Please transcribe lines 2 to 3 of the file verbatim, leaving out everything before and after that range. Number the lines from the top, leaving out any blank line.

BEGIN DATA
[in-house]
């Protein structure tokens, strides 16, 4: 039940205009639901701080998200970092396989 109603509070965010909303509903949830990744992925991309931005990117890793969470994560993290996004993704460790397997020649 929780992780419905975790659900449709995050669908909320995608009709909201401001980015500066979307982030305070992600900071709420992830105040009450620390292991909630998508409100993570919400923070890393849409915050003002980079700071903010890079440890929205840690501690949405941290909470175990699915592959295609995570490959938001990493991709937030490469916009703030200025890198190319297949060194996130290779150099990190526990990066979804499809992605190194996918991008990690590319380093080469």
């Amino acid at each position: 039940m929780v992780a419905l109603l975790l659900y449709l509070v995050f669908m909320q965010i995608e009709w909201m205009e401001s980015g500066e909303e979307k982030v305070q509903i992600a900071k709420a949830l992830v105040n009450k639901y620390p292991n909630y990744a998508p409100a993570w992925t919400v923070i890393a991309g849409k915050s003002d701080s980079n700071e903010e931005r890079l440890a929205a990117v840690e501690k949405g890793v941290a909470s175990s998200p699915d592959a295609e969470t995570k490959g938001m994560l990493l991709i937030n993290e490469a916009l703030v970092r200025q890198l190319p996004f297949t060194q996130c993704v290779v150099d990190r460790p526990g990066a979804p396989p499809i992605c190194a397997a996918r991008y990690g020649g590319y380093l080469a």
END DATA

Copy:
């Protein structure tokens, strides 16, 4: 039940205009639901701080998200970092396989 109603509070965010909303509903949830990744992925991309931005990117890793969470994560993290996004993704460790397997020649 929780992780419905975790659900449709995050669908909320995608009709909201401001980015500066979307982030305070992600900071709420992830105040009450620390292991909630998508409100993570919400923070890393849409915050003002980079700071903010890079440890929205840690501690949405941290909470175990699915592959295609995570490959938001990493991709937030490469916009703030200025890198190319297949060194996130290779150099990190526990990066979804499809992605190194996918991008990690590319380093080469």
């Amino acid at each position: 039940m929780v992780a419905l109603l975790l659900y449709l509070v995050f669908m909320q965010i995608e009709w909201m205009e401001s980015g500066e909303e979307k982030v305070q509903i992600a900071k709420a949830l992830v105040n009450k639901y620390p292991n909630y990744a998508p409100a993570w992925t919400v923070i890393a991309g849409k915050s003002d701080s980079n700071e903010e931005r890079l440890a929205a990117v840690e501690k949405g890793v941290a909470s175990s998200p699915d592959a295609e969470t995570k490959g938001m994560l990493l991709i937030n993290e490469a916009l703030v970092r200025q890198l190319p996004f297949t060194q996130c993704v290779v150099d990190r460790p526990g990066a979804p396989p499809i992605c190194a397997a996918r991008y990690g020649g590319y380093l080469a």